Archaeology news

Natufian Hunters

The Natufian culture was hunter gatherer in nature - but they also exploited edible plants and lived in permanent, or semi permanent, houses. It has become something of a historical fact that Natufian people were halfway on the road towards agriculture - although when you look at it from a longer lens you realise they were doing not a great deal more than Magdalenian people in Europe, stone age people in New Guinea, and the early Maya people exploiting the forest margins in Mexico (prior to the adoption of agriculture).

Sekhmet statues

At www.dailymail.co.uk/sciencetech/article-5147023/Huge-ancient-Chinese-wat... ... the Chinese Liangzhu culture (Neolithic) created dams and levees as part of a vast hydraulic engineering exercise 5000 years ago at the Yangtze river delta. The Liangzhu people lived in houses on stilts along the river and its different channels. Chronologically Liangzhu was contemporary the pyramid builders in Egypt and the Stonehenge builders in Britain, dated between 3300 and 2300BC. The areas was attractive as they were growing rice in paddy fields ...

Iron in the Bronze Age

Gary sent in this link to www.dailymail.co.uk/sciencetech/article-5145709/Rare-Bronze-Age-iron-too... ... (see also https://phys.org/print431602816.html ) meteoric iron was in use during the Bronze age is the them of the findings in the Journal of Archaeological Science (December 2017). The Iron Age proper began after 1200BC - after the end of the Late Bronze period. However, as long ago as 3000BC iron artefacts were being made (see image below for example) - but formed out of meteoric iron. The iron arrived from the sky as already made.

Caesar and 54BC

At http://popular-archaeology.com/issue/fall-2017/article/first-evidence-fo... ... it seems Caesar may have landed at Pegwell Bay in the Isle of Thanet in 54BC and a fort was constructed to protect the 800 ships at anchor in the bay below. The fort was constructed to protect the beach head at a point on the NE coast of Kent, facing the mouth of the Thames. On the other side of the river was the territory of the Trinovantes and the Cassivelauni, important tribes at that time.

Green Axes

In Current Archaeology 333 (December 2017) we learn that one third of Neolithic stone axes in Britain come from greenstone outcrops at the foot of Harrison Stickle and Pike of Stickle, two mountains overlooking the Langdale Valley in the Lake District. Ireland's equivalent are porcelanite outcrops on Teivebulliagh mountain in Co Antrim. One hundred Langdale axes have been found in Irelan d and 200 from Co Antrim have been found in various parts of Britain. Green stone axes were traded extensively.

Russian Camels

At www.eurekalert.org/pub_releases/2017-11/lmsu-shd112717.php ... and https://phys.org/print431074151.html ... we have a story of a camel painted on the walls of a cave in the southern Urals that is assigned to the Upper Palaeolithic period. A two humped camel that is presumably related to the modern Asian camel. The age of the painting has been provisionally date to somewhere between 14,500 and 37,700 years ago. No camels are thought to have existed in the Urals at this time as the area was assumed to be very cold as a result of the Late Glacial Maximum.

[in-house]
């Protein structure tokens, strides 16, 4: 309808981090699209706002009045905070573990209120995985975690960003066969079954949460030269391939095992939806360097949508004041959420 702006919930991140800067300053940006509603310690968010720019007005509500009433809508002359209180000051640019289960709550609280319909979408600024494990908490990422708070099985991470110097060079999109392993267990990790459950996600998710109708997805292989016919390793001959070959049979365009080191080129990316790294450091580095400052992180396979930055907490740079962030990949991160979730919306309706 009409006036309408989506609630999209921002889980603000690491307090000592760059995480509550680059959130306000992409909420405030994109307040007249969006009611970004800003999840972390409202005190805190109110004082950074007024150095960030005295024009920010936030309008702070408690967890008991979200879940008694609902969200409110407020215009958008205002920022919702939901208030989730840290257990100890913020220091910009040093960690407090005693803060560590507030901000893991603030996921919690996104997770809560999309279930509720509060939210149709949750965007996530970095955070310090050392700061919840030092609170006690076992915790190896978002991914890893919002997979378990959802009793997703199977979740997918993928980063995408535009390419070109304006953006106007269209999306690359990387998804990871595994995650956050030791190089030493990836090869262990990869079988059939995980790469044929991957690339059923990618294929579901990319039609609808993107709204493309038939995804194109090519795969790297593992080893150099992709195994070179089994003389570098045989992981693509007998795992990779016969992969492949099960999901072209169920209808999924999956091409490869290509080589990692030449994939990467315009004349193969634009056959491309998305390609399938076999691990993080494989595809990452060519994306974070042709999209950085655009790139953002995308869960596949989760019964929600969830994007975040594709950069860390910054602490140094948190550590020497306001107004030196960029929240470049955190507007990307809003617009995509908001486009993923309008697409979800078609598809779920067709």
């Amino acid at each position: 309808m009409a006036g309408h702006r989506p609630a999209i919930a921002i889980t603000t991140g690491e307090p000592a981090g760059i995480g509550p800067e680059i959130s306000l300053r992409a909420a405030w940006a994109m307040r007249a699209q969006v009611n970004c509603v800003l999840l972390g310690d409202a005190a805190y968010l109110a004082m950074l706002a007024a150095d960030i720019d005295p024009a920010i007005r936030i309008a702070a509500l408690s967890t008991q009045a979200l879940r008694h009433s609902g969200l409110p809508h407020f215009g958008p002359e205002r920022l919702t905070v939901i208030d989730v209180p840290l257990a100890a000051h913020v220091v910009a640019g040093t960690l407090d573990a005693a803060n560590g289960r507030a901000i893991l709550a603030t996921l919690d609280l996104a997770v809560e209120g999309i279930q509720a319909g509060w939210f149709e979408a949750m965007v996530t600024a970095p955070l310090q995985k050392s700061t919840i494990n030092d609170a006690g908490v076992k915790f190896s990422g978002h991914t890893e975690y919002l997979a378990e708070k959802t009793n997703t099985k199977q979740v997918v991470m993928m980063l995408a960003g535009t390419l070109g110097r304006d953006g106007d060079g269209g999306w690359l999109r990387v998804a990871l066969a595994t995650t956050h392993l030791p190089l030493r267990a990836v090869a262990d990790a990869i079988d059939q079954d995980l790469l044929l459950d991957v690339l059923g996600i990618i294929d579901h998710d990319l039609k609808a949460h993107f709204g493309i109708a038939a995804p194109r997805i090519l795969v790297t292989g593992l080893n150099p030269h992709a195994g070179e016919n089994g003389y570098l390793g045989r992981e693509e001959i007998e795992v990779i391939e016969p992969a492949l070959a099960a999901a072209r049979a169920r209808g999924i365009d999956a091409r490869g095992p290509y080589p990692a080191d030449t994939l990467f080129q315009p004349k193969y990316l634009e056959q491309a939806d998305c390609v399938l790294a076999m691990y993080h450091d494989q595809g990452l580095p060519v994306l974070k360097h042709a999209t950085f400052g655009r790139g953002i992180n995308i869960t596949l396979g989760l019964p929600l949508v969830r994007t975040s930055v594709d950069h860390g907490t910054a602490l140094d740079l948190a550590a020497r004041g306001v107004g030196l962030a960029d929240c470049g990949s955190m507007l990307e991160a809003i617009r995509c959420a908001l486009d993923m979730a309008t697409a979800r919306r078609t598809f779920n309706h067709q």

Indus rivers

The Indus civilisation thrived during the third millennium BC and into the 2nd millennium BC (basically it was contemporary with the Bronze age in Egypt, the Levant, Iran and Mesopotamia). It was located in what is now NW India and southern Pakistan and emerged on the back of the earlier Baluchistan Neolithic culture. The people were an advanced society that farmed virtually everything from cotton to dates. They established 5 large cities with plumbing and sewerage systems etc. Harappa and Mohenjo Daro are the most famous sites, situated on Himalaya fed rivers.

Migrations and Climate Change

Researchers are catching up it seems as migrations in the historical past are now being linked to switches in global climate (and tectonic activity) at different times in the Holocene. A paper in PNAS is briefly described at https://phys.org/print430472642.html ... but doesn't give much away (unfortunately). No doubt Popular Archaeology will give us a bit more info on the when and how later in the week. However, it is worth pointing out they are still ignoring the bigger factor - catastrophism.

Wine

At www.theguardian.com/science/2017/nov/13/evidence-of-worlds-earliest-wine... ... the Guardian wine drinking metropolitan set are pleased to learn that clay pottery dating back 8000 years bear the tell tale traces of wine making. This comes from Georgia, in the Transcaucasus, on the back of the discovery of winemaking in northern Iran 7000 years ago. The Georgian site was a Neolithic village characterised by mud brick housing, stone and bone tools, and the farming of cattle and pigs, and wheat and barley.

Tall el-Hammam Update

The newsletter of TeHPO (the Tall el-Hammam Excavation Project) for 14th November 2017. Four senior members of TeHEP are attending the annual meeting of the American School of Oriental Research in Boston and presenting 3 papers. Another 3 papers are being presented by an Italian team that have been working at Jericho. The discovery of a fortified town at Jericho during LBIIA is the object of interest as a tax or custom house from LBIIA has been found at Hammam.